are here, for this life is not a place where justice resides.  We,
however, says Peter (2 Peter 3:13) are looking forward to a new
heaven and a new earth where justice will reign.  It suffices that
through God’s glory we have recognized the Lamb who takes away the
sin of the world. No sin can separate us from Him, even if we were to
kill or commit adultery thousands of times each day.  Do you think
such an exalted Lamb paid merely a small price with a meager
sacrifice for our sins?  Pray hard for you are quite a sinner.”

Shane Lems
Hammond, WI

What Does “The Empty Hand of Faith” Mean? (Boston)

The Whole Works of Thomas Boston (12 vols.)You may have heard someone talk about coming to Christ with an empty hand of faith.  What does this mean?  This phrase has a historical background.  In the 17th century, some Christian teachers were saying in order to be forgiven and justified a sinner needs to have repentance.  [Repentance in this context has a broad meaning which includes hating sin, turning to God, and endeavoring unto new obedience (see WLC 76 or HC 88-90)].  For example, Richard Baxter taught that a person must be forsaking sin and following Christ to be pardoned and justified.  This led some Reformed preachers to say that Baxter was setting up a new covenant of works!

I appreciate how Thomas Boston discussed this topic.  Here are some things he said in a treatise on this topic:

“I conceive that such doctrine is injurious to the grace of God, and doth much darken the free pardon offered in the gospel, in regard the pardon is promised immediately to those that believe (Acts 10:43 ‘Through his name, whosoever believes in him shall receive remission of sins’).

Boston noted that if someone does need to be forsaking sin and following Jesus to obtain forgiveness, it would be like earning forgiveness.  Boston quotes Preston favorably: “It is a fault to think that God’s pardons are not free and that you must bring something in your hand.”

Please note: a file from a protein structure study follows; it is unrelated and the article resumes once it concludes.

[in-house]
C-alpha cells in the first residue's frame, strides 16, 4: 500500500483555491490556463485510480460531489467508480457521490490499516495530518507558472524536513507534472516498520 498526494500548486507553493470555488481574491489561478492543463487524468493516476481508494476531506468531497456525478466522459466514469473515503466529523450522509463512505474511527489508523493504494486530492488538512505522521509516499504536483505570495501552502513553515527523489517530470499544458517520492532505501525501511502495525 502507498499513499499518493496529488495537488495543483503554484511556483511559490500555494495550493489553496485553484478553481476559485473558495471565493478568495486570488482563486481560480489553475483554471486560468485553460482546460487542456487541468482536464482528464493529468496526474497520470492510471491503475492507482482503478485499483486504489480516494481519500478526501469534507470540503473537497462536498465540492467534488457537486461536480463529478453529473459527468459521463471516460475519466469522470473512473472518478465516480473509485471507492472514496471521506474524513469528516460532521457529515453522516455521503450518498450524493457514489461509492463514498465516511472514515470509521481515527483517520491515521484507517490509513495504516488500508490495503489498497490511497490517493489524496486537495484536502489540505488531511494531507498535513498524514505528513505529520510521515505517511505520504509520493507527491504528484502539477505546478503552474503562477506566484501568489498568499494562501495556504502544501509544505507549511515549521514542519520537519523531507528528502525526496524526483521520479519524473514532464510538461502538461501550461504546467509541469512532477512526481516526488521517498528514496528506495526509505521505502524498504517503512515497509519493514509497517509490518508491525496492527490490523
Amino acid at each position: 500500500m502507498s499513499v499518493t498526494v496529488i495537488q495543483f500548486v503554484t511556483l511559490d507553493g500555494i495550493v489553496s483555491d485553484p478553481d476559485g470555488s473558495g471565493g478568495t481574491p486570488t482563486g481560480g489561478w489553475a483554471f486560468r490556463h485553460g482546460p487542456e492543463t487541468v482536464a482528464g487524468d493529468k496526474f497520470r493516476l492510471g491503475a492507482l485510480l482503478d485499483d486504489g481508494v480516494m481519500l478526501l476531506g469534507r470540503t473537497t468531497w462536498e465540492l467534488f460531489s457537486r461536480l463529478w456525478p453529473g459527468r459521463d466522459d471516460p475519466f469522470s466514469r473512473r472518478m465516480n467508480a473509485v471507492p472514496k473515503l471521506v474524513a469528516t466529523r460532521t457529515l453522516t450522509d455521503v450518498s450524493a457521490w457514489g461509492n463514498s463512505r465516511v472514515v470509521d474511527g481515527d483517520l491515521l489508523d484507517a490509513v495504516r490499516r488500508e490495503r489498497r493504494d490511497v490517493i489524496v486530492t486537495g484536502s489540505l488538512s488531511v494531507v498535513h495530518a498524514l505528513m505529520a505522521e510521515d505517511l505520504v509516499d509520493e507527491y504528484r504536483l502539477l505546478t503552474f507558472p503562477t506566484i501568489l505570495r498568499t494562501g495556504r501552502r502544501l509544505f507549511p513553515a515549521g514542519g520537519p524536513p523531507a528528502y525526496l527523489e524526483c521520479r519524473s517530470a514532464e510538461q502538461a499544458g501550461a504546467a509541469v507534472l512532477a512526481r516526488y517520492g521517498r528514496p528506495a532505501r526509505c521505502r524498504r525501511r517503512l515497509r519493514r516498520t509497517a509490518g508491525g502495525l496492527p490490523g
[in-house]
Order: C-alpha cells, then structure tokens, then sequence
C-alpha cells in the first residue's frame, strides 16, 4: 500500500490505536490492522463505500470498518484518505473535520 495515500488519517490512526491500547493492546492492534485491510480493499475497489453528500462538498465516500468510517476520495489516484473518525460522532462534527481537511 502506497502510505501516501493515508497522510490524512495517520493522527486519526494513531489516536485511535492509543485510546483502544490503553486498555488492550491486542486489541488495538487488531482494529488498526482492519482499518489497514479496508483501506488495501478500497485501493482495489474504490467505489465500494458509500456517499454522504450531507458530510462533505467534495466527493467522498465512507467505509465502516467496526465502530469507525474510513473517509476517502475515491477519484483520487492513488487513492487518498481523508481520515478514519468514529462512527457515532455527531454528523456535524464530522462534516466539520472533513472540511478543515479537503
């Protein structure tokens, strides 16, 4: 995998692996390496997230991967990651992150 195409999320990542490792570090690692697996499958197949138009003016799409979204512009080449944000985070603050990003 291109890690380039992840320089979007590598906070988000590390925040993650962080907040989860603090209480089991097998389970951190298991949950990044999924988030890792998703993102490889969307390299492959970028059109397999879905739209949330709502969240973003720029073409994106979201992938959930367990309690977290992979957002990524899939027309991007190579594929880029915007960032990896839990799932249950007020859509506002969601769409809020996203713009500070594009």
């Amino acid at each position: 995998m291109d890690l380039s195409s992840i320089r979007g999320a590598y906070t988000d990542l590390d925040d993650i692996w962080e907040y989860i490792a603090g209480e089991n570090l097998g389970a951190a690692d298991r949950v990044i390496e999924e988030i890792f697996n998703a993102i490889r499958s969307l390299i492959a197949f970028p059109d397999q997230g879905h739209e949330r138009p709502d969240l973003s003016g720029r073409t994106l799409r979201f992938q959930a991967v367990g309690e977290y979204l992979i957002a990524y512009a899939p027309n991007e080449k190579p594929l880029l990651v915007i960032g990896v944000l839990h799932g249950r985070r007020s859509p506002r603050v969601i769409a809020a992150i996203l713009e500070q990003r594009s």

Upon the whole we may see that the gospel teaches us to come empty-handed to the market of free grace for remission of sins and God’s favor.  But he does not come empty-handed who brings repentance along with him.  If any shall say we screw up matters so high in this point that we must also cast away faith as well as repentance for obtaining pardon, as if faith is something we bring to attain pardon, I say this:

For the safety of God’s grace, let the ‘work-faith’ and the ‘inherent-quality-faith’ go, and be made to stand back, while the sinner stands before God’s tribunal to be justified – that the empty-handed, ‘taking-faith’ may alone have place.  Hasn’t the Lord made pardon to be only of faith, that it might be of grace, while faith comes with an empty hand and receives all?

Boston then said that in this matter there’s a big difference between faith and repentance (conversion/living a new life), for one receives (faith) and the other gives (repentance).  In fact, Boston exhorted readers not to turn the covenant of grace into a “bastard covenant of works” by saying we have to bring something when we come to Jesus to obtain his favor.

So what does “the empty hand of faith” mean?  It means coming to Christ empty-handed simply to receive the free, gracious gift of full forgiveness.  When we come to Jesus for pardon and justification, we don’t need to bring Him anything in exchange; we don’t need to clean up our act, put nice clothes on, or do a few good deeds so He notices us.  We come like a beggar would come before a king with nothing but an open hand to receive a gift from the king.  And as the Bible teaches, this King blesses beggars who come with an empty hand of faith!